Bagan temples: Manuha and Nanpaya
by michaelasanda *, travel at home on Jan 03, 2014
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YOU CAN WATCH THIS PRESENTATION IN MUSIC HERE: ...
YOU CAN WATCH THIS PRESENTATION IN MUSIC HERE:
At the southern end of Myinkaba village is the Manuha Temple complex. When in 1057 King Anawrahta returned victorious to Bagan, it was here that the captive King Manuha was brought to live. By 1059 Manuha had built himself this two-story square white temple and through it conveyed a melancholy message. The three Buddha images are uncomfortably large for their enclosure, thus illustrating his captivity and mental stress. The facial expressions of the seated images are grim. That of the one reclining Buddha, on the other hand, is smiling and serene. He faces north and is therefore on the verge of Nirvana and release from the transitory world.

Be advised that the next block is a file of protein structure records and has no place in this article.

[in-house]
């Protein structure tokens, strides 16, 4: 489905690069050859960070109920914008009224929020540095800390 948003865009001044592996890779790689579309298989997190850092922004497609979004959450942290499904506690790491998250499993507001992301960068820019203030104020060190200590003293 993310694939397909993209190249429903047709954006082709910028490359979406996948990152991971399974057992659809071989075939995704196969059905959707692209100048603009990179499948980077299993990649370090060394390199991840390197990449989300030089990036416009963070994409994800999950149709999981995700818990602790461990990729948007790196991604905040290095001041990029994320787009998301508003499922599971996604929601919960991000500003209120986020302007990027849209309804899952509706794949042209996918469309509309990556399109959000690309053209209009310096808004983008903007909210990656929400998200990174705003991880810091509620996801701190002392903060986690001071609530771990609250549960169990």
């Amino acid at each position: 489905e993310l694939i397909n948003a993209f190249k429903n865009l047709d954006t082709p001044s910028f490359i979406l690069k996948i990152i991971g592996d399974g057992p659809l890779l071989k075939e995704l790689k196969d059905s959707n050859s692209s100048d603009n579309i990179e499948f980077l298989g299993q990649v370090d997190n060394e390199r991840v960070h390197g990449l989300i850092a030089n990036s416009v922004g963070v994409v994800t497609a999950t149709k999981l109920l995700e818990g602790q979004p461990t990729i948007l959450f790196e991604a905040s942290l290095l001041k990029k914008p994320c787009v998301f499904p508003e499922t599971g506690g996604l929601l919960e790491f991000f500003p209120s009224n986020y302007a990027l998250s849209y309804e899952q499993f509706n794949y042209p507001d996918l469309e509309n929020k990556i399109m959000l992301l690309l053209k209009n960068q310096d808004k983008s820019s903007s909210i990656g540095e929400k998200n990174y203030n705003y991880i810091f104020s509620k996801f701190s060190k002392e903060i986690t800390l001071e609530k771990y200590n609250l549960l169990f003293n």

Nanpaya means Kings Temple and there are several unusual elements in the composition of this 1059 built structure. Each pillar of the interior is decorated on four sides with reliefs of a three headed Brahma. These reliefs are characterized by soft modeling of plastic forms, beauty of the lines and grace of movement.
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